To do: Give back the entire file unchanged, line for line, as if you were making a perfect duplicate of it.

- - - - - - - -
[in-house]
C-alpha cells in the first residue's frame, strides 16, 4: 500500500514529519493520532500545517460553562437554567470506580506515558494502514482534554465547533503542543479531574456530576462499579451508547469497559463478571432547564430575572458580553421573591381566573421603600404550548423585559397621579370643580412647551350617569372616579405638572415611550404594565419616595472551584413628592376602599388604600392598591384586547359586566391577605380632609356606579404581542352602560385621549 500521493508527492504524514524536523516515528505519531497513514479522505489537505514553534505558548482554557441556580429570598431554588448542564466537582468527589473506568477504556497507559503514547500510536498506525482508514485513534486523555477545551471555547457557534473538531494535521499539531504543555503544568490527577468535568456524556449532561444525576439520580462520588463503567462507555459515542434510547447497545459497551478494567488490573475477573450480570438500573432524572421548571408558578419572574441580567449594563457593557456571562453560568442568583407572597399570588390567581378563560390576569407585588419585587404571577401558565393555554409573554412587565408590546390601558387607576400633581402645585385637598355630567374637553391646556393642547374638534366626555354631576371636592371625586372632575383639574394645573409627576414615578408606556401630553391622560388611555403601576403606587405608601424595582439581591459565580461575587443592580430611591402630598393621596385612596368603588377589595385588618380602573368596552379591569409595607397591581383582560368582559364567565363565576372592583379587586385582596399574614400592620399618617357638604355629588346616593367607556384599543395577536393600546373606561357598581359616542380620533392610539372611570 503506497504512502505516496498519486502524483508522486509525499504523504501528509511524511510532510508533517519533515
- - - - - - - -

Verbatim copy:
[in-house]
C-alpha cells in the first residue's frame, strides 16, 4: 500500500514529519493520532500545517460553562437554567470506580506515558494502514482534554465547533503542543479531574456530576462499579451508547469497559463478571432547564430575572458580553421573591381566573421603600404550548423585559397621579370643580412647551350617569372616579405638572415611550404594565419616595472551584413628592376602599388604600392598591384586547359586566391577605380632609356606579404581542352602560385621549 500521493508527492504524514524536523516515528505519531497513514479522505489537505514553534505558548482554557441556580429570598431554588448542564466537582468527589473506568477504556497507559503514547500510536498506525482508514485513534486523555477545551471555547457557534473538531494535521499539531504543555503544568490527577468535568456524556449532561444525576439520580462520588463503567462507555459515542434510547447497545459497551478494567488490573475477573450480570438500573432524572421548571408558578419572574441580567449594563457593557456571562453560568442568583407572597399570588390567581378563560390576569407585588419585587404571577401558565393555554409573554412587565408590546390601558387607576400633581402645585385637598355630567374637553391646556393642547374638534366626555354631576371636592371625586372632575383639574394645573409627576414615578408606556401630553391622560388611555403601576403606587405608601424595582439581591459565580461575587443592580430611591402630598393621596385612596368603588377589595385588618380602573368596552379591569409595607397591581383582560368582559364567565363565576372592583379587586385582596399574614400592620399618617357638604355629588346616593367607556384599543395577536393600546373606561357598581359616542380620533392610539372611570 503506497504512502505516496498519486502524483508522486509525499504523504501528509511524511510532510508533517519533515